Microsoft gaming CEO admits he lost the console wars

Microsoft Gaming CEO Phil Spencer was brutally honest this week after a series of largely self-inflicted mistakes.

Microsoft Gaming CEO Phil Spencer didn’t have a lot to smile about when it came to the outlook for its business.

Microsoft conceded defeat in the high-stakes video game console wars for the first time, admitting on Thursday it will never be able to catch up to Sony and Nintendo. 

A chastened and downbeat Phil Spencer issued what appeared to be a brutally honest 40-minute mea culpa in which he even implied his job was on the line after a series of self-inflicted blunders.

In an interview with an Xbox community YouTube channel published on Thursday, he said it was an illusion to think that exclusives like the hotly anticipated Starfield would cause Sony players to switch allegiances. That’s because 90% of gamers are already committed to their existing console, according to Spencer.

“It’s just not true that if we go off and build great games, all of a sudden you’re going to see console share shift in some dramatic way. We lost the worst generation to lose in the Xbox One,” the Microsoft exec said. 

Spencer also poured cold water on hopes that the now defunct console’s replacement, the current Xbox Series X, would chip away at sales of the Sony PlayStation 5 and Nintendo Switch.

“I know that will upset a ton of people,” he said, “but it’s just the truth of the matter when you’re third place in the console marketplace and the top two players are as strong as they are.”

When it entered the market in 2001 with the original Xbox, a lot of gamers expected that the deep pockets of Microsoft would help it crush gaming rival Sony and its PlayStation 2. But while Microsoft came close to eclipsing Sony with its the second-gen Xbox 360, it never succeeded in dethroning the Japanese competitor globally.

Spencer is now pushing Microsoft to focus not on hardware but on software: for example, its monthly subscription service Game Pass. He’s also bullish on new features that allow consumers to buy one game and play it seamlessly across a variety of devices from Xbox to PC to new handheld devices like the Steam Deck and the Asus ROG Ally—outside the Sony ecosystem. Nevertheless, he refuted repeated speculation that Microsoft might ditch its commitment to console gaming in favor of a sole focus on streaming.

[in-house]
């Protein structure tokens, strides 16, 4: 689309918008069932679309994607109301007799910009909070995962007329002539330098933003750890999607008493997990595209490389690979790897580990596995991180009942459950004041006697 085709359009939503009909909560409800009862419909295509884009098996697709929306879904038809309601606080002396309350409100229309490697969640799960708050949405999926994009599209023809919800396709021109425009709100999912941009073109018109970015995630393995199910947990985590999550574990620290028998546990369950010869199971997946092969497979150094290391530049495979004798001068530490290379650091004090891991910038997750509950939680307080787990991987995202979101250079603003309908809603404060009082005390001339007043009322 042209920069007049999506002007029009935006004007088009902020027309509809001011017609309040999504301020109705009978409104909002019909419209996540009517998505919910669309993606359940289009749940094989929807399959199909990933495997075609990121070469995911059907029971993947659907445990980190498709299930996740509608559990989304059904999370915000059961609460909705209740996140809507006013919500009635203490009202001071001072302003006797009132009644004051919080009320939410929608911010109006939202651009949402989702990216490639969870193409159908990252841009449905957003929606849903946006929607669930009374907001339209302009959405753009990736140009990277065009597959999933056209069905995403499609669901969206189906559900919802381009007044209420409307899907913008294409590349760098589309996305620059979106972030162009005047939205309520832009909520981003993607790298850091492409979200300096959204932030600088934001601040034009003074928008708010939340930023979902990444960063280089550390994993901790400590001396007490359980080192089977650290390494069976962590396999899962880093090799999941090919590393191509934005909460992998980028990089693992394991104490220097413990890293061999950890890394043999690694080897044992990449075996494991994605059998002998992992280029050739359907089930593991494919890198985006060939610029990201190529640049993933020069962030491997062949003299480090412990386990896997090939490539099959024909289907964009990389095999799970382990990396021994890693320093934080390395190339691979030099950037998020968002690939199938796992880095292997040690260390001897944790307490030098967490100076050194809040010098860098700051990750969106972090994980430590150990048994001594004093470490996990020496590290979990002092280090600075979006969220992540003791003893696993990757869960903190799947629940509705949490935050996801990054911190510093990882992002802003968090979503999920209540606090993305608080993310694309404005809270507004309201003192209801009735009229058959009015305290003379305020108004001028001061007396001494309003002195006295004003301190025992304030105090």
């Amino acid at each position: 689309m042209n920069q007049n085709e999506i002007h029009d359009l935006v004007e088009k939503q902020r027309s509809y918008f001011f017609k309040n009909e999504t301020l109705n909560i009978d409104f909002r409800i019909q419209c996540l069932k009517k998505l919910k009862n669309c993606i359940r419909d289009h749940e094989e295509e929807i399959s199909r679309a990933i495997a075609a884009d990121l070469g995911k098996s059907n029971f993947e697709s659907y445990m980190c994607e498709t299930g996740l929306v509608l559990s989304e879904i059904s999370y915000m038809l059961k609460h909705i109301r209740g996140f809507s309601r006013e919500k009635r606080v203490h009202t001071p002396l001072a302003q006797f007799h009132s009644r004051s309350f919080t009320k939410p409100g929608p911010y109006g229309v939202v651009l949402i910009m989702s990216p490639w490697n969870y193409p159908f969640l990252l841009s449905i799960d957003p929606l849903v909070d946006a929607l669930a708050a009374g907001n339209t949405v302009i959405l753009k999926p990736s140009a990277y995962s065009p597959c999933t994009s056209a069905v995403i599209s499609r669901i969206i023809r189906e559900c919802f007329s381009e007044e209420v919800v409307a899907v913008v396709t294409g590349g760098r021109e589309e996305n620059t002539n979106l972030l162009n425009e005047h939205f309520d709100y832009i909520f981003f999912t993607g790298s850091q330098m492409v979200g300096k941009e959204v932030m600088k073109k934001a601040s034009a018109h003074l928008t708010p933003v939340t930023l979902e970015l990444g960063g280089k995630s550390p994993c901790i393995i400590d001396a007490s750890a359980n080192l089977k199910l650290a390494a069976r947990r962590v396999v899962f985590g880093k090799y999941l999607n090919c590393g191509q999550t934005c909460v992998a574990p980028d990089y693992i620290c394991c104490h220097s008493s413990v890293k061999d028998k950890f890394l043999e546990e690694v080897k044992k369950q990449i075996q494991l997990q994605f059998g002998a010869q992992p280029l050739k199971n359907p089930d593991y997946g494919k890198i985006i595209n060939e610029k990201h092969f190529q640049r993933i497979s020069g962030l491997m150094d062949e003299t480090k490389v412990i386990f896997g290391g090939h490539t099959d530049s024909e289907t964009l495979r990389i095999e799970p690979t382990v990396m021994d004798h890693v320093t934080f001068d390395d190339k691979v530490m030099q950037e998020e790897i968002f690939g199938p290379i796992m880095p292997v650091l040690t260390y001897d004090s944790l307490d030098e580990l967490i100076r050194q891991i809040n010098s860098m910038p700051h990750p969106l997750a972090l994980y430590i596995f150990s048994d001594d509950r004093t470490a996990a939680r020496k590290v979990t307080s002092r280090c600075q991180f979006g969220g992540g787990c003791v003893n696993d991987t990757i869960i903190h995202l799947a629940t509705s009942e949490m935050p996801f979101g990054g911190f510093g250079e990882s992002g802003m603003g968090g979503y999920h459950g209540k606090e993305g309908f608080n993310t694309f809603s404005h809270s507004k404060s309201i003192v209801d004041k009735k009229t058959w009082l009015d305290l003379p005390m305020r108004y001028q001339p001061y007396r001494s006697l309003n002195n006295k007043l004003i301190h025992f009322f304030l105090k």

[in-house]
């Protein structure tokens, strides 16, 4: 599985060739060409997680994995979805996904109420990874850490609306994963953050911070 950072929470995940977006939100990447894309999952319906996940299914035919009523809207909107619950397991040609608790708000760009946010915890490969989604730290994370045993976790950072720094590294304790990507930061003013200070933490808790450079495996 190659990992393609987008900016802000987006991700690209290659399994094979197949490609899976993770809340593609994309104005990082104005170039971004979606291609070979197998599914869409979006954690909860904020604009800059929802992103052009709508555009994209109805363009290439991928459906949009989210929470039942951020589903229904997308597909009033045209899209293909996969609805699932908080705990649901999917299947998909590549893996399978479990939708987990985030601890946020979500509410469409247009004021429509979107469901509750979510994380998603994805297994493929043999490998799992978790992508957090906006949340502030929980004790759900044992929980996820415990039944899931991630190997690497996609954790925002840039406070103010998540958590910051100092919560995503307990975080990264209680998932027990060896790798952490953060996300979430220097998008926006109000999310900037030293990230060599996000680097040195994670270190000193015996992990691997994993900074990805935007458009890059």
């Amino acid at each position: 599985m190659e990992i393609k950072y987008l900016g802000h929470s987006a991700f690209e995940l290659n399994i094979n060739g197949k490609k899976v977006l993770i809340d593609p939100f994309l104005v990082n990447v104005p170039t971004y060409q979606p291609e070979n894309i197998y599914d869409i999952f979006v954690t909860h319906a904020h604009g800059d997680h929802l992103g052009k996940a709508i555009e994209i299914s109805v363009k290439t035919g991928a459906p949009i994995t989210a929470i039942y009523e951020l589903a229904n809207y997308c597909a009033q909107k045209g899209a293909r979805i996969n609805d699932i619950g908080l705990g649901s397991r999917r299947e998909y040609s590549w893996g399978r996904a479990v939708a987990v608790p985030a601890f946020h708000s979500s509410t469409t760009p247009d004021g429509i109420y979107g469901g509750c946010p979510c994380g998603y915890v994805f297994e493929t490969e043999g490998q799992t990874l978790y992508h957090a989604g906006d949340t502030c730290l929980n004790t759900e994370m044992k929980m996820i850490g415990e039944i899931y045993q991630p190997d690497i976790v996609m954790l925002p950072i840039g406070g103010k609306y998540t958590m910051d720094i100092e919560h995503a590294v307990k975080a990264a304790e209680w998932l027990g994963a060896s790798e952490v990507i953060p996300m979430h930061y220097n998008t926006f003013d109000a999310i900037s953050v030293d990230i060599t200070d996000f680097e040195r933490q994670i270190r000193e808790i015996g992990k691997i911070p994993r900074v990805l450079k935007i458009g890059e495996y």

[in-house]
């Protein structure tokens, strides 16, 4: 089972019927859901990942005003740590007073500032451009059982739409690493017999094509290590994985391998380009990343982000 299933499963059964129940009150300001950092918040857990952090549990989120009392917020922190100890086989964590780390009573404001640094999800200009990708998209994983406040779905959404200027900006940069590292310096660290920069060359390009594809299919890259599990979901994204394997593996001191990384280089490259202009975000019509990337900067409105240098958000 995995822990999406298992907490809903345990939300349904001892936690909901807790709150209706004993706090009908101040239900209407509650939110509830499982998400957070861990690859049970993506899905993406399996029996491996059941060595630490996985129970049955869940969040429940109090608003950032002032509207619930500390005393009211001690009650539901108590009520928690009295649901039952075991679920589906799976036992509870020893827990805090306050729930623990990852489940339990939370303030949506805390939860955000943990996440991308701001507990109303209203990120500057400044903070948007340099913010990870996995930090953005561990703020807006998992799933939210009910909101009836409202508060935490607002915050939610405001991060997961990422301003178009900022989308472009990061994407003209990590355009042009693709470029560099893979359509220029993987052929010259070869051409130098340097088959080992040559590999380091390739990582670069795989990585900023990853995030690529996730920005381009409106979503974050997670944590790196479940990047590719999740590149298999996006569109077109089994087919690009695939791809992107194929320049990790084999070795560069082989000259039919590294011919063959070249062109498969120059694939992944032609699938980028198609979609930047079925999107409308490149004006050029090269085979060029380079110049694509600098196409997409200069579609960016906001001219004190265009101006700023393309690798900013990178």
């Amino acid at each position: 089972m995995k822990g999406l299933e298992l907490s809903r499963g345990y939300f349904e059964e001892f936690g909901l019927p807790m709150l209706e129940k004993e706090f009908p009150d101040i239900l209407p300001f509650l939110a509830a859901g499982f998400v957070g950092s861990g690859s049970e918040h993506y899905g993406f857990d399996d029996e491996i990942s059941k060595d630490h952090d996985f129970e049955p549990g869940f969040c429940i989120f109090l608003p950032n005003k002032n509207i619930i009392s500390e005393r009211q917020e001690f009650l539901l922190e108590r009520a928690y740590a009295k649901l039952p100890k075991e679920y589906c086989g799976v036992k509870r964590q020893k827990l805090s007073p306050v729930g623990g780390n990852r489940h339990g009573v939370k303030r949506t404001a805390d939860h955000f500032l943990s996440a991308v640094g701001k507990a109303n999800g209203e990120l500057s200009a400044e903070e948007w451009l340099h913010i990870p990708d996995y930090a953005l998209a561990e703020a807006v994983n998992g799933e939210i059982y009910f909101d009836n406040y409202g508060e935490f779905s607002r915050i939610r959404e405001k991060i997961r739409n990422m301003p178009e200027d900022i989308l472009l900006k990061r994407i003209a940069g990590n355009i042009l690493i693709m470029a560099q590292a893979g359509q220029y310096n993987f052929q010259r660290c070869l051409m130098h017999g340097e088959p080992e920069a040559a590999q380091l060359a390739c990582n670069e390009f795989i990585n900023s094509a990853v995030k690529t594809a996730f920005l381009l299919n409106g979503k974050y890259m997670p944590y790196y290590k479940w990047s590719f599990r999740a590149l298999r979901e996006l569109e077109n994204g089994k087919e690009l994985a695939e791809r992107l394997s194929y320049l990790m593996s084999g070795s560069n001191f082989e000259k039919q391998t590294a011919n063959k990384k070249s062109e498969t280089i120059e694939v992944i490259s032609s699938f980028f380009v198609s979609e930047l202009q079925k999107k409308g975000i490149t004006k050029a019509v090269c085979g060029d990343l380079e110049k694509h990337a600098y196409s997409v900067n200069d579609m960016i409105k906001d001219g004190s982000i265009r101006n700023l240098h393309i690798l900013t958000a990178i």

Although there is some dispute over how to compare the commercial importance of video games to films and other media, it is undisputed that the industry has become big business. Titles can easily rake in more revenue over their lifetime than a conventional film, with Take-Two Interactive Software’s blockbuster Grand Theft Auto V pulling in twice as much as the highest-grossing film ever at the box office, Avatar.

With a scope that can be equally grand, big-budget game publishers regularly lure Hollywood stars to lend their talents to motion-capture acting. They have won critical praise, with the Last of Us game serving as the basis for HBO’s hit post-apocalyptic series.

While there are consumers who prefer casual games on their smartphone and those who are into hard-core ones best played on a PC, the usual entry ticket for these immersive fantasies is the purchase of either a PlayStation, an Xbox, or a Nintendo Switch. 

For Sony it’s been a lifesaver. It’s no secret that PlayStation’s licensing revenue received from game publishers kept the Japanese company afloat during its leaner years. Its third-gen console even helped its Blu-Ray system win the war over the competing HD-DVD format once used in the Xbox before there was streaming. 

Microsoft’s decision to buy Call of Duty games publisher Activision Blizzard for $69 billion might be the best proof of the industry’s importance. The deal far eclipses the approximately $33 billion it spent on LinkedIn in 2016 after adjusting for inflation, making it easily the biggest acquisition in Microsoft’s history.  

But U.K. antitrust authority CMA dealt Microsoft’s plan a massive blow last week after vetoing the deal on the basis that it could stifle competition in a burgeoning sector of the industry. 

“They’ve defined a market of cloud gaming that in my mind doesn’t really exist yet today,” said Spencer, reaffirming he would appeal the CMA decision. “But they have a point of view that maybe we have a lead in a market that is just forming.” 

Spencer also apologized on Thursday for another blunder when Xbox shipped its Redfall game to critical reviews that were “significantly below” the company’s own internal targets, the latest setback for the console’s exclusive lineup after Halo Infinite.

“There is nothing that is more difficult for me than disappointing the Xbox community,” Spencer said. “Just to kind of watch the community lose confidence, be disappointed—I’m disappointed, I’m upset with myself.” 

2023-05-05 17:49:00